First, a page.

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Vigils, Sarah Akehurstthe jacket is dark purply blue, but there's a large watercolour painting placed in its centre. This probably takes up nearly half the whole jacket and its dominant colour is white. It shows a landcape, a cloudy sky, some water, fields running down to the water, perhaps a mountain in the foreground. The title is written in large lower case handwriting, blotchy, as though drawn with a paint-brush and it dips from the blue above the painting right into the painting itself. The author's name is in bold white lowercase, centred in the blue section below the painting.

Handsel Press, 2021   £6.00

The smallest things

Sarah Akehurst’s ten poems are centred on the life and death of her son Jonny, who died in January 2020, aged 21. She anchors her grief and loss in small, physical objects, those inescapable constant reminders of what they shared. It’s both individual and universal; these are everyday, taken-for-granted things anyone might handle in the course of an average day. It’s the fact of their being nothing-special that makes them so special.

Walks, picnics; the things that mothers do with their children. ‘Picnic in July (Iona) — July 2019’ is about —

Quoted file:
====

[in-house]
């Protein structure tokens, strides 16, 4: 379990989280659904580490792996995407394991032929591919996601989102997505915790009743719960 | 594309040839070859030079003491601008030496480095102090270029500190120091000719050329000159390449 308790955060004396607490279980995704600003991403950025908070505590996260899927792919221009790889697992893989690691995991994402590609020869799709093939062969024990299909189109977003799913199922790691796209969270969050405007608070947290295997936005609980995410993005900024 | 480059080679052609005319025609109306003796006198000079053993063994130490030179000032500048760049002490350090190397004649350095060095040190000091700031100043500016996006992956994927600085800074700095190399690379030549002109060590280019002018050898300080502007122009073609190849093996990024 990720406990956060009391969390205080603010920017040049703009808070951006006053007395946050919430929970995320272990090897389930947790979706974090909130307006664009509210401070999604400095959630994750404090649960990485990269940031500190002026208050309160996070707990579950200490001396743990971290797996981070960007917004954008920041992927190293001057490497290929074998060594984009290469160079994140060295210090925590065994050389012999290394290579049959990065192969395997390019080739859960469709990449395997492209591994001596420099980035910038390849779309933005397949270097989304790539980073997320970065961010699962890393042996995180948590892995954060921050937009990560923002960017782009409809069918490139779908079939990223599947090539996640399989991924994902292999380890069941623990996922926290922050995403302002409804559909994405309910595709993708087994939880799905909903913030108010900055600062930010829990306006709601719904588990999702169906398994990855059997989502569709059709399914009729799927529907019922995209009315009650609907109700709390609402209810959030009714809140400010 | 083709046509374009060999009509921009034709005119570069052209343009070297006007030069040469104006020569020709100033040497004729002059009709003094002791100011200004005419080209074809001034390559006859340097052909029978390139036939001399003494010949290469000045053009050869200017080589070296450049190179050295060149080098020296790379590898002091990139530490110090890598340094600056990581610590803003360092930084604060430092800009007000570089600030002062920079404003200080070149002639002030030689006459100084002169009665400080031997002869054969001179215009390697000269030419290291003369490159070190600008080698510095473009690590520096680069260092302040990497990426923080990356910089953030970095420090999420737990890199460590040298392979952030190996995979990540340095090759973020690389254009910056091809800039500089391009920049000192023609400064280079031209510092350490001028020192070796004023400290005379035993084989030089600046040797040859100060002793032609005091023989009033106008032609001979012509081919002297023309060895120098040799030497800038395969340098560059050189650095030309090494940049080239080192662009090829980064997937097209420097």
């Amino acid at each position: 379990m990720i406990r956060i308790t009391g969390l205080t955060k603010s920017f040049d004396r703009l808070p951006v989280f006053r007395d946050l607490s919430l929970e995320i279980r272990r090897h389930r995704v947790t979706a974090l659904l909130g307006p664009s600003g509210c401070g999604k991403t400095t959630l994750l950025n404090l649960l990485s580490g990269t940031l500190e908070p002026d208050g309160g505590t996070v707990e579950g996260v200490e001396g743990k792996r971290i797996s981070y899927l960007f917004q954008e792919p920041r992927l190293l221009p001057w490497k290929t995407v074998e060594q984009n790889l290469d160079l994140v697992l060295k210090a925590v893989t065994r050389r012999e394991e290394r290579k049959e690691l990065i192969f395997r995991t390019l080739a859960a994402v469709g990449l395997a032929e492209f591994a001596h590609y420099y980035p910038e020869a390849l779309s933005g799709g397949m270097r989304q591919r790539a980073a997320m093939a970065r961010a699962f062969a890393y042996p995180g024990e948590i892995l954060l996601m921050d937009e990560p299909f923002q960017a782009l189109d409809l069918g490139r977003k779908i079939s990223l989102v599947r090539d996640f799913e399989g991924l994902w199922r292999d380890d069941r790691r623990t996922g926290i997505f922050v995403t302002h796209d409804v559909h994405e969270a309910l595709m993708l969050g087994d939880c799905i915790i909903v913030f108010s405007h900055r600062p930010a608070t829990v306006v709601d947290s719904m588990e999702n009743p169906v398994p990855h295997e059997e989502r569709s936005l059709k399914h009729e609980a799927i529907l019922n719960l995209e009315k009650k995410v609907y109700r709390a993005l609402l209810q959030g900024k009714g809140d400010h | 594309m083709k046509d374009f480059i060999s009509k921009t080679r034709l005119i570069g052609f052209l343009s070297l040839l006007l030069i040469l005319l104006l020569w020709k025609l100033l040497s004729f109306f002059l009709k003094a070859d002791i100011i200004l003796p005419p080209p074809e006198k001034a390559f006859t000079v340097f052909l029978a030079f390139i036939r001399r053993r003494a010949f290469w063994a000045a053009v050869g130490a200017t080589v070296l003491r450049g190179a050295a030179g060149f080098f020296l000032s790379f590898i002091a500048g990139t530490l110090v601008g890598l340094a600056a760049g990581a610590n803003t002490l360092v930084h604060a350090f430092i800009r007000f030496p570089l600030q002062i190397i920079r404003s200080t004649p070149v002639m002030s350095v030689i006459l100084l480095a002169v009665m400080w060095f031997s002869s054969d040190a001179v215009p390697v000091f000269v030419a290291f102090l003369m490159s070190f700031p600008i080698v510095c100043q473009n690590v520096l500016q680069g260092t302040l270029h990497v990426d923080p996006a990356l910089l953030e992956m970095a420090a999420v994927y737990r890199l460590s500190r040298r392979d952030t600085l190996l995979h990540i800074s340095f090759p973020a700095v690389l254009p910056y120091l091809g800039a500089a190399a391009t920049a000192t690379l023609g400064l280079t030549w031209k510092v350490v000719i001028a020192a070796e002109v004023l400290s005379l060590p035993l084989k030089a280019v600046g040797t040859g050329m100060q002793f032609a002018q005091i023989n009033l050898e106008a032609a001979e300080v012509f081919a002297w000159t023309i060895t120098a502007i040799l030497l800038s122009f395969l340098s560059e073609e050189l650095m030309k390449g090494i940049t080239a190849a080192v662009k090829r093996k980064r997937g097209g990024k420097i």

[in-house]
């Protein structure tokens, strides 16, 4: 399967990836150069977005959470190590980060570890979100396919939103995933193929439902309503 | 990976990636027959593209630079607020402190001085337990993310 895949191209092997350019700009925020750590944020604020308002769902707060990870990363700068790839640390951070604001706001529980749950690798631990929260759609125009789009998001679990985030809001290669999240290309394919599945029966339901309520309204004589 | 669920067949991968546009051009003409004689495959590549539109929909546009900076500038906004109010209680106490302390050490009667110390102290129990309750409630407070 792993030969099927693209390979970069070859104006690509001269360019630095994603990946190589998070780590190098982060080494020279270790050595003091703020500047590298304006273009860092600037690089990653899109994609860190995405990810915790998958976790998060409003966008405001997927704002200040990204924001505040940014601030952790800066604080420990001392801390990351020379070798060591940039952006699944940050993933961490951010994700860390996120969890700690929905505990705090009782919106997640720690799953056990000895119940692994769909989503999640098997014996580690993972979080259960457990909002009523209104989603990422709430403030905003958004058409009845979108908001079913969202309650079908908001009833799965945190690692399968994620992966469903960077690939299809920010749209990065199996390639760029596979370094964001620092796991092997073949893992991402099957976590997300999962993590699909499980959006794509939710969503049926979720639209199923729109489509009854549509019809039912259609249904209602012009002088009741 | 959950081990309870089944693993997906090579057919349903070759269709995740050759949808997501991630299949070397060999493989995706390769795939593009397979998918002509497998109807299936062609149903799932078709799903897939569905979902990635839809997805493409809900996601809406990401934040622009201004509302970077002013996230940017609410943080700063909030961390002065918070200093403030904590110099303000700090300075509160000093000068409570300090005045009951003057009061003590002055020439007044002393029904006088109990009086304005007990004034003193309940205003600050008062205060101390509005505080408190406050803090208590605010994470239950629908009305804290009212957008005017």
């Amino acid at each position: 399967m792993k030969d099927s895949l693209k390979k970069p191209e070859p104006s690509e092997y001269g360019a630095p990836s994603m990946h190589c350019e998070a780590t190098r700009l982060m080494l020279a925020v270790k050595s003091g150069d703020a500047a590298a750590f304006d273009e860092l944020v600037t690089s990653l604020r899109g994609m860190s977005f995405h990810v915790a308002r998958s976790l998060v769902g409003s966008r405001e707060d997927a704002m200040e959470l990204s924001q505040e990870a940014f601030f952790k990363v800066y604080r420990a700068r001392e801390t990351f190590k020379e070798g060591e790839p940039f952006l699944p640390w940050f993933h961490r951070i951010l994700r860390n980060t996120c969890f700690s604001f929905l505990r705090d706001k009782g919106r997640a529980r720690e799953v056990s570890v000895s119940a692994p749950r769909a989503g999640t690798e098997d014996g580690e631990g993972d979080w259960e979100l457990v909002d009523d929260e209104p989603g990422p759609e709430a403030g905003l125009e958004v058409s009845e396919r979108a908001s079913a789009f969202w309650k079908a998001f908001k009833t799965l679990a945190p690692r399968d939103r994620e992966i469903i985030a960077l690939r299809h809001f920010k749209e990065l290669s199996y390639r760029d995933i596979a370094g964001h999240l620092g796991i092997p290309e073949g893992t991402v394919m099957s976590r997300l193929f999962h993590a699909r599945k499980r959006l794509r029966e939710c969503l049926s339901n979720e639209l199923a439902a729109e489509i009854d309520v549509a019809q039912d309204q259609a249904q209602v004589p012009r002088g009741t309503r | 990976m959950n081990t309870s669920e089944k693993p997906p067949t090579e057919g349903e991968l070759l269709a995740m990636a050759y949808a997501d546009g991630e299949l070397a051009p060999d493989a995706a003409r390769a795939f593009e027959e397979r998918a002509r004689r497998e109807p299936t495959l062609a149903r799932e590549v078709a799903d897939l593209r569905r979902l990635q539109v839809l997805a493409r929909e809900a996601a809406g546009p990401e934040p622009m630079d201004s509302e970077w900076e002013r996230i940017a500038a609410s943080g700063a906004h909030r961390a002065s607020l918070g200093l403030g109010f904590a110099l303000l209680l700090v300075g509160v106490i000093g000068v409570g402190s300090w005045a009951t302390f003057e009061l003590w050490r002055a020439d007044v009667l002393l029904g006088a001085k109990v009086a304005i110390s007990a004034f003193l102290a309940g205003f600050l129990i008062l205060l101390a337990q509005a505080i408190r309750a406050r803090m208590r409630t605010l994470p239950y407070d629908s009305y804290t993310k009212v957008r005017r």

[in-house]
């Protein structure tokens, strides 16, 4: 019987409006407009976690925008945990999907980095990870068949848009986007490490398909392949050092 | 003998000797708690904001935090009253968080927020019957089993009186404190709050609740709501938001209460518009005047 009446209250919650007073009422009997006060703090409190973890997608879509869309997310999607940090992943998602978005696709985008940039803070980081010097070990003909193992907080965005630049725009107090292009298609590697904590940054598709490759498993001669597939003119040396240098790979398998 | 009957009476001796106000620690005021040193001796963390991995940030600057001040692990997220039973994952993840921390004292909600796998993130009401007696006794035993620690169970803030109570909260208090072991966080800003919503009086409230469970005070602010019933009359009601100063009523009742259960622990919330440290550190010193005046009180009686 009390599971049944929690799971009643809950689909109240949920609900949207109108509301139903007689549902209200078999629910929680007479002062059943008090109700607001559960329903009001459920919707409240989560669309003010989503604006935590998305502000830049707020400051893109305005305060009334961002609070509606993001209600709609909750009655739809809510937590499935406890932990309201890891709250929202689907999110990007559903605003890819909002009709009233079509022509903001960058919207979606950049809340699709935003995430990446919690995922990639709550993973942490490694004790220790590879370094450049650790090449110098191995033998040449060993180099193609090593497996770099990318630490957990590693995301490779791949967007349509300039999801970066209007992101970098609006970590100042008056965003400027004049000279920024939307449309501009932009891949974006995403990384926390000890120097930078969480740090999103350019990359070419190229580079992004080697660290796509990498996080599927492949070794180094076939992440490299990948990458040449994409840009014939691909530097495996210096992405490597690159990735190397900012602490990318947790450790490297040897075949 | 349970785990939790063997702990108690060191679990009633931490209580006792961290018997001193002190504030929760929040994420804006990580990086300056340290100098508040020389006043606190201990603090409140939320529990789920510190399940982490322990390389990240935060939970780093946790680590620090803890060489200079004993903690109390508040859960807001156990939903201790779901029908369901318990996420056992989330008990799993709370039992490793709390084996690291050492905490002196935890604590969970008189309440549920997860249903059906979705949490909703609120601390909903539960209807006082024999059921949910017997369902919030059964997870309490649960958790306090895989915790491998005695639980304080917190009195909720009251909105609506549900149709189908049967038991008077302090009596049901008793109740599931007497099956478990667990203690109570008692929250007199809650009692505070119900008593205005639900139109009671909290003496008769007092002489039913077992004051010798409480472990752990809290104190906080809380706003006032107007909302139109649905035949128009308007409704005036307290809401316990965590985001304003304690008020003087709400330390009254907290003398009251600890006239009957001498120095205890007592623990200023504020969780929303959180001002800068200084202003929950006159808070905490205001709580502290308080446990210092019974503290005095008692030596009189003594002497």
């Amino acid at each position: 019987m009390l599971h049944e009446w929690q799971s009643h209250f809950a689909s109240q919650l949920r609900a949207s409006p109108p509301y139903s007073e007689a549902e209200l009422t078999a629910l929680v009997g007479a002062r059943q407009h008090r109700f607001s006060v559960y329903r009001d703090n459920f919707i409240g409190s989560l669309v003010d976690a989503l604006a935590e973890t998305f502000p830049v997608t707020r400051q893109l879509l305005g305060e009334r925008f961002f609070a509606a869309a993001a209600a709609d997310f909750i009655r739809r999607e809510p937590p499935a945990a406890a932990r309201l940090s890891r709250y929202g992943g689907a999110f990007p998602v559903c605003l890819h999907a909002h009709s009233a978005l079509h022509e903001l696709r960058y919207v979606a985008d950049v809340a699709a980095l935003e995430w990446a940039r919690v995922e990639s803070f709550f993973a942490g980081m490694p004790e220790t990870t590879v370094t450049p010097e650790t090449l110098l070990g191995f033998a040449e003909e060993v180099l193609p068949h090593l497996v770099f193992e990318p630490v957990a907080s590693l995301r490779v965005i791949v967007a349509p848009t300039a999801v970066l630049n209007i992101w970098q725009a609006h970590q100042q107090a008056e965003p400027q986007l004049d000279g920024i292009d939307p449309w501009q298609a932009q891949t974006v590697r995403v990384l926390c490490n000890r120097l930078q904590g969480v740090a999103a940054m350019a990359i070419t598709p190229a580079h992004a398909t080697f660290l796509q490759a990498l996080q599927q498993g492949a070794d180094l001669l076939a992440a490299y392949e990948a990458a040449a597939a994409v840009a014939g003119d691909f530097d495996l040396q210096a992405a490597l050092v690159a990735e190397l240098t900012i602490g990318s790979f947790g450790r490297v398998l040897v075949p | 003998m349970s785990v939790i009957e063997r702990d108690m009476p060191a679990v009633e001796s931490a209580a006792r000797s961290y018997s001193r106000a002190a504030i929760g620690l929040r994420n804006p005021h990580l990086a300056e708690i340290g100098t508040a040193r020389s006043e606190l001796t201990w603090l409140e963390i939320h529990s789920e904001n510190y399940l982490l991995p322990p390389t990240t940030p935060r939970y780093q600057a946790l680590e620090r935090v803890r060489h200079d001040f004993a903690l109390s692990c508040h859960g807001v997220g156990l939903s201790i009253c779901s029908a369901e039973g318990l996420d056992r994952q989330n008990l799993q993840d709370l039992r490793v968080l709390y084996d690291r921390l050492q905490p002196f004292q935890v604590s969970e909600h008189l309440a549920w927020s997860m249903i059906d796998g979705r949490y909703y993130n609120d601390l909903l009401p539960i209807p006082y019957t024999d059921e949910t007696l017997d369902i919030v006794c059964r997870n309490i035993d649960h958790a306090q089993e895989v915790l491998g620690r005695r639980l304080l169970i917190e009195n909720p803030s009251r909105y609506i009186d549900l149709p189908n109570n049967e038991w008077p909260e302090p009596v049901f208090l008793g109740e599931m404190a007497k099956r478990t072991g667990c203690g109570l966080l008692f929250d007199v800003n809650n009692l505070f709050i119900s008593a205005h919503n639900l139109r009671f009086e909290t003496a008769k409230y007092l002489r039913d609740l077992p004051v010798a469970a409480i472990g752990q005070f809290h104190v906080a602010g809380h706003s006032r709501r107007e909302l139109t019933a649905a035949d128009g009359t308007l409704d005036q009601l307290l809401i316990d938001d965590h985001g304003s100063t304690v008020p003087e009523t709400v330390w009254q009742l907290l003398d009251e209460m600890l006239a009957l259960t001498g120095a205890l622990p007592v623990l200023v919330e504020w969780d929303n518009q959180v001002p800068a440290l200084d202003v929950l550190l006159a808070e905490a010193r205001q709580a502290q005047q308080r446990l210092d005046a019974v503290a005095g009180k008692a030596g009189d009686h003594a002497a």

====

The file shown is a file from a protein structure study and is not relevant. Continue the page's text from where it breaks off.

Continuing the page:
How it was the most rudimentary of picnics —
a sandwich and two chocolate biscuits and an apple.
You did not eat the apple after all.

It could have been a failure of a day, not reaching the farther beach they’d planned for. There’s a note of regret lingering in ‘after all’, but there are cowries, and a limpet shell:

[ … ] you said we could make rosaries out of shells,
though I could not quite see how.
And we looked at the shells and were puzzled, as we often are.

The play of tenses — ‘were’ and ‘are’ — keeps the puzzlement lasting, and alive. In the same way, the shells reappear in ‘Remembering — May 2020’ when it’s the broken shells that make the rosary; ‘it wasn’t such a puzzle after all’. But that doesn’t end the physical connections because

I keep on making things from other things —
from what’s discarded,
that is how I best remember you.

Part of remembering includes picking up more shells on the same walks, maintaining continuity. All this is set within the over-arching framework of Akehurst’s Christian faith, in which the act of remembering becomes both a rite and a celebration of the best of Jonny’s life. Her final poem, ‘Jonathan — 15th July 2020’ opens with her commitment ‘Not to forget the smallest thing’ and also ends with it:

      For now there’s silence,
milestones, memory, I hope
never to forget the smallest thing.

This collection is a delicate, moving observation of the scale of grief.

D A Prince

 

 

 

 

 

 

 

 

 

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